Quakes expose gaps in infrastructure,  ‘StuffMe’: time to quit urge to merge, Insurance sector at risk

In NBR Print today: The $110 billion the government was already planning to spend on infrastructure over the next 10 years is almost definitely being revised upward following this week’s earthquakes. It is crucial, after all, that New Zealand’s roading, port, electricity and communication networks are built for the worst case, not just the she’ll-be-right scenario. But that’s a challenge for a country with one of the highest costs per capita infrastructure in the world – even without this latest hit to its risk profile. Finance Minister Bill English is expecting the private sector to pitch in, too. Rob Hosking reports.

While merging New Zealand’s two biggest media companies might seem obviously anti-competitive, the Commerce Commission has a well-earned reputation for taking a relaxed attitude to corporate power grabs. As such, its comprehensive rejection of the deal in its draft decision came as a huge surprise. If Fairfax and NZME have any sense, they’ll walk away now, says Tim Hunter in Hunter’s Corner. However, if their merger application has shown us anything, it’s that these companies are not the sharpest tacks in the box.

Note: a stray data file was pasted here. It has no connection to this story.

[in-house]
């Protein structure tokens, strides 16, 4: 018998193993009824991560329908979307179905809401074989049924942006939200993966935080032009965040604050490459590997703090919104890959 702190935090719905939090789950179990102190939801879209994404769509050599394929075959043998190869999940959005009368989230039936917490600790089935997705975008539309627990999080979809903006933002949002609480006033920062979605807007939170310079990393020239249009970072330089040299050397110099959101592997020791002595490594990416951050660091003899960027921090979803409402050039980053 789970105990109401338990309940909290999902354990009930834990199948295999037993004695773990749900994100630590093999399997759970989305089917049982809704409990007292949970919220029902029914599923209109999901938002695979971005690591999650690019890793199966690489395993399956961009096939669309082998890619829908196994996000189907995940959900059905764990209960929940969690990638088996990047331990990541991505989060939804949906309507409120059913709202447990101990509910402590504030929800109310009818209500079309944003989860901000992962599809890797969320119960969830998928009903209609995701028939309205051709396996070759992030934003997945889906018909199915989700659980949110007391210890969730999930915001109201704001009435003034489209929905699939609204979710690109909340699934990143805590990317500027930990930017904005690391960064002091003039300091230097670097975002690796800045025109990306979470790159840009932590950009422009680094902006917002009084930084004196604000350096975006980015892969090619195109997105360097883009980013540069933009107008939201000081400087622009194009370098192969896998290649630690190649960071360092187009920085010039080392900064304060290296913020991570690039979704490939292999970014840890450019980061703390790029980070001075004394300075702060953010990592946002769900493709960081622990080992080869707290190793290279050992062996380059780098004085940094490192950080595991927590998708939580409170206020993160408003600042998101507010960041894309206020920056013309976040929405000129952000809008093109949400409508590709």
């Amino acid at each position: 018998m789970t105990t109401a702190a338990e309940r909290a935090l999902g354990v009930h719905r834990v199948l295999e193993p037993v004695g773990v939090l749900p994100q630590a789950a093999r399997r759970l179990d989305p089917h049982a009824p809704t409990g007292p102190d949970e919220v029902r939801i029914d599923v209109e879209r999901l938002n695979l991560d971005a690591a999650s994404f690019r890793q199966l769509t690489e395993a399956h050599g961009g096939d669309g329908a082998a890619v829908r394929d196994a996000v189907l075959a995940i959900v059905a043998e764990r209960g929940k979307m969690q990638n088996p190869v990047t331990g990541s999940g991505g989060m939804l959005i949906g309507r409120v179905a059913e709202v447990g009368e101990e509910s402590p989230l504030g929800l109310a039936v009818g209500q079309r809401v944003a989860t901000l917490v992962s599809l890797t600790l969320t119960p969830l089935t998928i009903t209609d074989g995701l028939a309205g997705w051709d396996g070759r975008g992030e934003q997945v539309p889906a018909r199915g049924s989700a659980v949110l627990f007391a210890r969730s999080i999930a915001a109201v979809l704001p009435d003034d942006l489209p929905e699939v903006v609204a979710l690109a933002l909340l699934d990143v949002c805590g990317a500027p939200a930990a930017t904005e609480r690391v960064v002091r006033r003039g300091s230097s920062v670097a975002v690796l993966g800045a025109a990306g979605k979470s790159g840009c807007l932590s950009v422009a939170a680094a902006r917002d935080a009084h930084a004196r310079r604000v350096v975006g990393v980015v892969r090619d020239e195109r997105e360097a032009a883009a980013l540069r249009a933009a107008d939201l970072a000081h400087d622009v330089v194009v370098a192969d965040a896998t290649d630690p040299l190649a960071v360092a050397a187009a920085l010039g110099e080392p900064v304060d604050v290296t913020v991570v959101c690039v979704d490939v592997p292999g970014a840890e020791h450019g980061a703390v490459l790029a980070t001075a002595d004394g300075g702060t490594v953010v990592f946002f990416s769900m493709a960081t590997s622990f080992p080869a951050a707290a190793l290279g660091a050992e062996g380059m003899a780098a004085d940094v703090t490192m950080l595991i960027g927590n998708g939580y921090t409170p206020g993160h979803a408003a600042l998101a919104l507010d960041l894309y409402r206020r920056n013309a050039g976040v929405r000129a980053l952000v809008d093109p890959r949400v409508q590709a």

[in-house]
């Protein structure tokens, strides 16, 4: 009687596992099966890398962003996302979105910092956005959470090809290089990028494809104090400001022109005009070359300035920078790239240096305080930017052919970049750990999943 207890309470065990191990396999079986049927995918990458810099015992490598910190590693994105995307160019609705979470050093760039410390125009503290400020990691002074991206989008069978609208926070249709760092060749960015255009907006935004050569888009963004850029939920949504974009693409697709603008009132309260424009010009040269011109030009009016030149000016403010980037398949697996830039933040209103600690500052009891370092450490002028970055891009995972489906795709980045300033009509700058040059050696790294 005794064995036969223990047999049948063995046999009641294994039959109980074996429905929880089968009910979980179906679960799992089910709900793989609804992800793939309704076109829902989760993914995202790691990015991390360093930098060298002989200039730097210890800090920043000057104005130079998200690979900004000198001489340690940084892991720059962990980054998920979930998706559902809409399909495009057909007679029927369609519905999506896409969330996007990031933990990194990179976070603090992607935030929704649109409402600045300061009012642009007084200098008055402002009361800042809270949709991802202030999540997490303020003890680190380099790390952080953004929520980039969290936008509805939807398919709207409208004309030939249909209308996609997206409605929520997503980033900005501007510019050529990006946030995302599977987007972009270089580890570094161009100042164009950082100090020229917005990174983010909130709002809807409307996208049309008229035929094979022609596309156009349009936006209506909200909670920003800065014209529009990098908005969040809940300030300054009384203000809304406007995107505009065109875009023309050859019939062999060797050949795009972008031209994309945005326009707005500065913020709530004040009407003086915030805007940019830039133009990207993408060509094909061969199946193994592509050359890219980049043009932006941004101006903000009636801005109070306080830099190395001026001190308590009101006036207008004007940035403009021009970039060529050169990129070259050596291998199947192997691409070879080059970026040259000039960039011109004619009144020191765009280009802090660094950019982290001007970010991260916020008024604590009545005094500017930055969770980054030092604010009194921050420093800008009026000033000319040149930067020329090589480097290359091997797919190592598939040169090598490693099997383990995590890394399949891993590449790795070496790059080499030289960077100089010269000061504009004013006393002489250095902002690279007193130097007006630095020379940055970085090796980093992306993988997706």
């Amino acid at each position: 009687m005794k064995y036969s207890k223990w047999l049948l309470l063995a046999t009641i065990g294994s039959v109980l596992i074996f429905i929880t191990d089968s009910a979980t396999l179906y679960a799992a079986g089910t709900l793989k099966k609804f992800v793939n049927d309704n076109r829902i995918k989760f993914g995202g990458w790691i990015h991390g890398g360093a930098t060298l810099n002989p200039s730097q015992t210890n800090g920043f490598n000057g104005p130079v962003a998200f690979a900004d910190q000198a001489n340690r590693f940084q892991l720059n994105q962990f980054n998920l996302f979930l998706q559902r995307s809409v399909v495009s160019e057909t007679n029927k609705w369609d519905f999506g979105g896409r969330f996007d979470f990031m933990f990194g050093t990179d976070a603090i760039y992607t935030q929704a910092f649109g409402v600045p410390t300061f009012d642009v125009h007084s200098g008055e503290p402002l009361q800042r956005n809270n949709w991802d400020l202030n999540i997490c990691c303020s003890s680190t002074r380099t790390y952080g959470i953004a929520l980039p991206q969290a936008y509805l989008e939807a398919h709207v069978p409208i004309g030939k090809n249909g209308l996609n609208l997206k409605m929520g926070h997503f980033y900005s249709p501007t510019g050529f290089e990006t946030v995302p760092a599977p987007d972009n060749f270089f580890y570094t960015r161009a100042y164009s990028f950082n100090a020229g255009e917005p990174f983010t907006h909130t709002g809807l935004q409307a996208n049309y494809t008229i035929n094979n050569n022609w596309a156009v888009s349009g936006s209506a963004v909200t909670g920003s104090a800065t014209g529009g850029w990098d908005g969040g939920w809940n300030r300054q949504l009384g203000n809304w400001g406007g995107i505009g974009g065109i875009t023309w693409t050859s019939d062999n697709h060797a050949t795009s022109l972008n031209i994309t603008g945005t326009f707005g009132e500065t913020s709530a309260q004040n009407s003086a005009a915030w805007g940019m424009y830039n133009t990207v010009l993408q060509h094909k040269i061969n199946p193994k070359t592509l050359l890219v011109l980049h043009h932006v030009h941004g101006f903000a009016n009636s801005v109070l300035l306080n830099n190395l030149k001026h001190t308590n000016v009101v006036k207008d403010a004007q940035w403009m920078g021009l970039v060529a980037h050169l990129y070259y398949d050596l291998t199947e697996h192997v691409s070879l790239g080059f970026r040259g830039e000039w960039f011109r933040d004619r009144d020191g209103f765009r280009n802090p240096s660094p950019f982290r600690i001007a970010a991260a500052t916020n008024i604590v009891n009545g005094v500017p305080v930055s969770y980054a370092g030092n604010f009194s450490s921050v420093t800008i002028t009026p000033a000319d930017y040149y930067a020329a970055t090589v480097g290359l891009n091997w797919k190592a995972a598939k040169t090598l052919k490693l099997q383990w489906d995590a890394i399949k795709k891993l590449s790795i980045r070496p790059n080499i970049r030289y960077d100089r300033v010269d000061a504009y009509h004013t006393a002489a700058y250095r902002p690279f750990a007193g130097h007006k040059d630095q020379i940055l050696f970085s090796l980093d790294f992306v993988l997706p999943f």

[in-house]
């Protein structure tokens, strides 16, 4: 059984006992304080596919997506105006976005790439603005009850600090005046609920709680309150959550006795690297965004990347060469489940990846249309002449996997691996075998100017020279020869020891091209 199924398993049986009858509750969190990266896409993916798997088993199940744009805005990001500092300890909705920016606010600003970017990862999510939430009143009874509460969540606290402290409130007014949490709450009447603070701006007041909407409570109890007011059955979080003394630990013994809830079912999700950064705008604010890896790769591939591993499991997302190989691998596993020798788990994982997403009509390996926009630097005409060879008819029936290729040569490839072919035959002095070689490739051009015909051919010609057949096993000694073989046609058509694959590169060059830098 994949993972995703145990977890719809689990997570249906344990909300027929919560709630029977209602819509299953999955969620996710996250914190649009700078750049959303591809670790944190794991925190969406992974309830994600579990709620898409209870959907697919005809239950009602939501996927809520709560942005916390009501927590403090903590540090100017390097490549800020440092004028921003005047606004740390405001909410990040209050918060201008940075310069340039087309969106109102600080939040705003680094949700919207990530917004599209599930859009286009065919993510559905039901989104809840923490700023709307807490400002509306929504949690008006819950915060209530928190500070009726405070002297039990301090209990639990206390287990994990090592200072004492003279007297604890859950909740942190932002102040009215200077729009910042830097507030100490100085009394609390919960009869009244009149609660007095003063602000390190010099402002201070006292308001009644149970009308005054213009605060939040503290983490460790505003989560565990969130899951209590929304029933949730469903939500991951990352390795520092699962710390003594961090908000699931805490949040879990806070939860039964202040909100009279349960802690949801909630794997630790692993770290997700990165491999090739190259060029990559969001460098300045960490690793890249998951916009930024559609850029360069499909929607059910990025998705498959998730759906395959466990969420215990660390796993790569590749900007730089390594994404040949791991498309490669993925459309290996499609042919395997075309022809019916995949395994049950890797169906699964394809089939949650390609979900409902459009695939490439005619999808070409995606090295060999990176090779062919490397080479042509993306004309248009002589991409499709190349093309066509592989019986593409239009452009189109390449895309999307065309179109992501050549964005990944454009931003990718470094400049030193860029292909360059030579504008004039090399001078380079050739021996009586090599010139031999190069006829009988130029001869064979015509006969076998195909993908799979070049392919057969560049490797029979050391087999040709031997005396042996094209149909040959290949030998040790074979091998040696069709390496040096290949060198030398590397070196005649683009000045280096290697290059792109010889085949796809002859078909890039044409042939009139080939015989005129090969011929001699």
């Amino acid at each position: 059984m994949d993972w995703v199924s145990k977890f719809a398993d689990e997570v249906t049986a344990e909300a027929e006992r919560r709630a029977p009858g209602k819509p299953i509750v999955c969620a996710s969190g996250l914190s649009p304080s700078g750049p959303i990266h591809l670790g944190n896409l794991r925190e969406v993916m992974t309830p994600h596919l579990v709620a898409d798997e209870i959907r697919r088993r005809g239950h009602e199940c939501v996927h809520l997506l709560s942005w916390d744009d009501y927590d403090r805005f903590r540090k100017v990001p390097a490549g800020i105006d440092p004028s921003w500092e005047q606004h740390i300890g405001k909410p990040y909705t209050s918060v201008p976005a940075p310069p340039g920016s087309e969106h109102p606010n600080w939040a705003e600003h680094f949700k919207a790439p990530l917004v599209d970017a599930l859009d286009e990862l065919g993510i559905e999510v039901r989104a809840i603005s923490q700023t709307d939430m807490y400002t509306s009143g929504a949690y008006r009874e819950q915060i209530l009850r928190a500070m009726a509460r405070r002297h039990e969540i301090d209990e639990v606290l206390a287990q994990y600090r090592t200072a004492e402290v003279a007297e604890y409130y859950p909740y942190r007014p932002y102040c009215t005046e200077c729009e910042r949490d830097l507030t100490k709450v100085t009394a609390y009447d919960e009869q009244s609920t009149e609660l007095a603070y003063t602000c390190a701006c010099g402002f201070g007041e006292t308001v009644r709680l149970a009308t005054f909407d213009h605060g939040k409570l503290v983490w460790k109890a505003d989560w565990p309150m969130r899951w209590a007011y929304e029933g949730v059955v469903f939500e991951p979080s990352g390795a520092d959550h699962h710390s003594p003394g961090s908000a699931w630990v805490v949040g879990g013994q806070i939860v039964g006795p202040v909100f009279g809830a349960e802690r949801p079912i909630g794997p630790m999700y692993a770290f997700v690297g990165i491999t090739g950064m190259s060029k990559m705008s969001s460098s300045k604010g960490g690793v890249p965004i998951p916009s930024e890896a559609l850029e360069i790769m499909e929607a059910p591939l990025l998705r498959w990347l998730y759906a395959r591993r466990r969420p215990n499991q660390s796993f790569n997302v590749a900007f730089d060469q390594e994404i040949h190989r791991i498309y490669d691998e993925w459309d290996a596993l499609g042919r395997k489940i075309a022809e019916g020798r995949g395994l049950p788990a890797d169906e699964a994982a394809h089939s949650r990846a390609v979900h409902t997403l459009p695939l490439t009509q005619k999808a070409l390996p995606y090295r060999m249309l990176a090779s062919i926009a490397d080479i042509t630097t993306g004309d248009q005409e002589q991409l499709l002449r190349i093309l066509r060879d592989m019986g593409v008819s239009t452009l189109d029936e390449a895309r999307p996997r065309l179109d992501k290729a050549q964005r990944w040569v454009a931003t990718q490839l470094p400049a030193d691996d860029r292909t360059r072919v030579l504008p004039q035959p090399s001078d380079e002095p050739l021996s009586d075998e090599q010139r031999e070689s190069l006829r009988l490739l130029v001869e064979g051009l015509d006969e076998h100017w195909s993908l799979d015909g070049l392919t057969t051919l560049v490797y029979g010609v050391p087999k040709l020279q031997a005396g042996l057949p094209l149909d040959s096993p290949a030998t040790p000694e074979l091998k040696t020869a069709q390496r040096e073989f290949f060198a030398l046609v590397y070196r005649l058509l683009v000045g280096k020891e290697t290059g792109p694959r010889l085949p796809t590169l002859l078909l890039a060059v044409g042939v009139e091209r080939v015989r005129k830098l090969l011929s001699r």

The result of the US presidential race sparked a $US1.2 trillion global bond market sell-off, Jason Walls reports. The resulting spike in sovereign and treasury bond yields included New Zealand, where the yield on the 10-year government bond reached a nine-month high. And, if Mr Trump makes the expected appointments to the US Federal Reserve board of governors, they could go higher still.

Thanks to moving nearly $34 billion this year, Chinese property investors have overtaken their US counterparts in cross-border property deals. It’s a remarkable achievement, given Chinese groups only entered the global real estate investment market a decade ago, with a measly $196 million. Sally Lindsay reports.

Digital disruption is causing conniptions in every industry, writes Nathan Smith. For the insurance industry, however, it represents an existential crisis that highlights its increasing irrelevancy. But even though “it’s a digital arms race that no one can ever win,” Lloyds of London’s Inga Beale says the industry can’t afford to concede defeat.

Last week, there was little reason to doubt Fisher & Paykel Healthcare would hit its target of $2 billion operating revenue in the next two years. Now it’s in question, thanks to the promises of president-elect Donald Trump to build a wall on the Mexican border. Because F&P produces 33% of its products in Tijuana, that represents a serious threat to its supply chain. And then there’s Mr Trump’s intention to “fix” Obamacare, which has been a boon to the Kiwi business. Shoeshine analyses what all this means for F&P.


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